The idea of pilgrimage is a funny one to me, because while I believe time alone in solitude with one’s maker is an incredibly fulfilling spiritual practice, I never thought you had to go somewhere to experience it, and I have to think that pilgrimage is less about going here or there and more about a spirit of open eyes, open palms, an open heart. But something pulled me to the Camino and so I went. I heard along the way from other pilgrims that the journey would be three-fold: physical, mental and spiritual, for many, in that order. I could write pages on the first two, but coming fresh off my finish, right now I’m savoring the spiritual that illuminated the ways in which one can find God in this world.
I experienced God in the beauty of the Earth and the people who dwell in it. There was that morning where I stopped three times uphill, simply to look over my shoulder at the morning sun wrapping it’s golden arms around the mountains and whisper, “Holy shit. You are so fucking beautiful.” I believe I was talking to God without having to look him or her in the eye, this maker somehow already knowing my commentary was a reflection of its artistry, who saw my expletives as welcome words of appreciation over a world my human mind cannot grasp.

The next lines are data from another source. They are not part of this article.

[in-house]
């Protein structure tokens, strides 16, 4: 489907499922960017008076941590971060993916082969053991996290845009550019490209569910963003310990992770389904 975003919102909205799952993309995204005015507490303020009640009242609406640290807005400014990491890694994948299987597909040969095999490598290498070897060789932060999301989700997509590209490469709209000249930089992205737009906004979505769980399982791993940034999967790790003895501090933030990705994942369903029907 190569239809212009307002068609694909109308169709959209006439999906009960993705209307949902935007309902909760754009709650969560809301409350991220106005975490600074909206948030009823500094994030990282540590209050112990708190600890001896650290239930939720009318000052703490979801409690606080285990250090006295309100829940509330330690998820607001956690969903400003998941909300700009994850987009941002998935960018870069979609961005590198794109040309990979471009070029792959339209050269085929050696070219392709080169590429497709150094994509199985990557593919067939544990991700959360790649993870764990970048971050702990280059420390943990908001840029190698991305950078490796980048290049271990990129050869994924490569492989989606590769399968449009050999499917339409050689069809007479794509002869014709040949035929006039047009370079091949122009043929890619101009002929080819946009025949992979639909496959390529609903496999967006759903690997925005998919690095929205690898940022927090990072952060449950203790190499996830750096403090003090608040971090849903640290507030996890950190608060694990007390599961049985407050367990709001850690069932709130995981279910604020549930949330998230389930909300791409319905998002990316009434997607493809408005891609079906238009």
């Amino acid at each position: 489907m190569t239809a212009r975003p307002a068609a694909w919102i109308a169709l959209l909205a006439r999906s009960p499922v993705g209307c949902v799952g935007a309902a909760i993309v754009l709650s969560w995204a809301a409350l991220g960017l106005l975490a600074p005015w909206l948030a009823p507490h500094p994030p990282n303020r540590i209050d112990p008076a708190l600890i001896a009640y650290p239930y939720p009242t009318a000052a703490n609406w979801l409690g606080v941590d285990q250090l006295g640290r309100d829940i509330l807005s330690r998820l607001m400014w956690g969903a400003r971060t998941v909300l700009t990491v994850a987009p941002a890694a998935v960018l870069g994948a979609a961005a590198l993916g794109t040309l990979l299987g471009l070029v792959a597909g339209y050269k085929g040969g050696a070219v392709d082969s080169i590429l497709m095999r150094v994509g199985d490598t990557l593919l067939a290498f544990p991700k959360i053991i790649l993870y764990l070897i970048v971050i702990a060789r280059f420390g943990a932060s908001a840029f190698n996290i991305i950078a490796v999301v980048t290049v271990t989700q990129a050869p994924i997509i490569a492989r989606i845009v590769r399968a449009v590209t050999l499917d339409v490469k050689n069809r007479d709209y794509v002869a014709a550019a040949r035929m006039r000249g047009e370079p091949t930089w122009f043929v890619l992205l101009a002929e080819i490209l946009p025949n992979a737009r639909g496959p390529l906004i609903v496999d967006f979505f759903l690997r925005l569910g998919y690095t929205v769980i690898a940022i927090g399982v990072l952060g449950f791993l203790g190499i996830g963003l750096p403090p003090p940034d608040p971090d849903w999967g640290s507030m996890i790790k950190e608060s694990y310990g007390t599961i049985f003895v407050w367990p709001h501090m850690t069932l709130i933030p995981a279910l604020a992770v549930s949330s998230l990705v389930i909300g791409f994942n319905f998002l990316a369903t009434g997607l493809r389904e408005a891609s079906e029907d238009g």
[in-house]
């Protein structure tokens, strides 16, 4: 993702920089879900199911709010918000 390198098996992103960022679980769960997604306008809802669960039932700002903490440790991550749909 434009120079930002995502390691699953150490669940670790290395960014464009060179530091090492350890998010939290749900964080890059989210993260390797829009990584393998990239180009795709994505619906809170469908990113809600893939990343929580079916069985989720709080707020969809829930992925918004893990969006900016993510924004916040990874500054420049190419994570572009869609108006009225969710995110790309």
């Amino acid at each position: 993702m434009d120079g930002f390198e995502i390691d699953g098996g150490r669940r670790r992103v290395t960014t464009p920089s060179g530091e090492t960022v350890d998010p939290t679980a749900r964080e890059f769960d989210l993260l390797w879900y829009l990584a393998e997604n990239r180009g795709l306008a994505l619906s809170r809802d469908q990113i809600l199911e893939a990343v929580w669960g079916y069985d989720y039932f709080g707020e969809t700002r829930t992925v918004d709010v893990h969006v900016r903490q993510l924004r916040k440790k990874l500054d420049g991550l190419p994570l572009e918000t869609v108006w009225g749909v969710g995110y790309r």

There were people who caused my heart to laugh as we gathered around dinner tables after days of 25 kilometer hikes. They were the ones who encouraged me to spend the extra euro on a glass of wine so that I might learn to savor the sweet pleasures we’ve been bestowed through our senses, no longer letting the fear-filled gossamer strands of family addiction tell the story of my relationship with alcohol.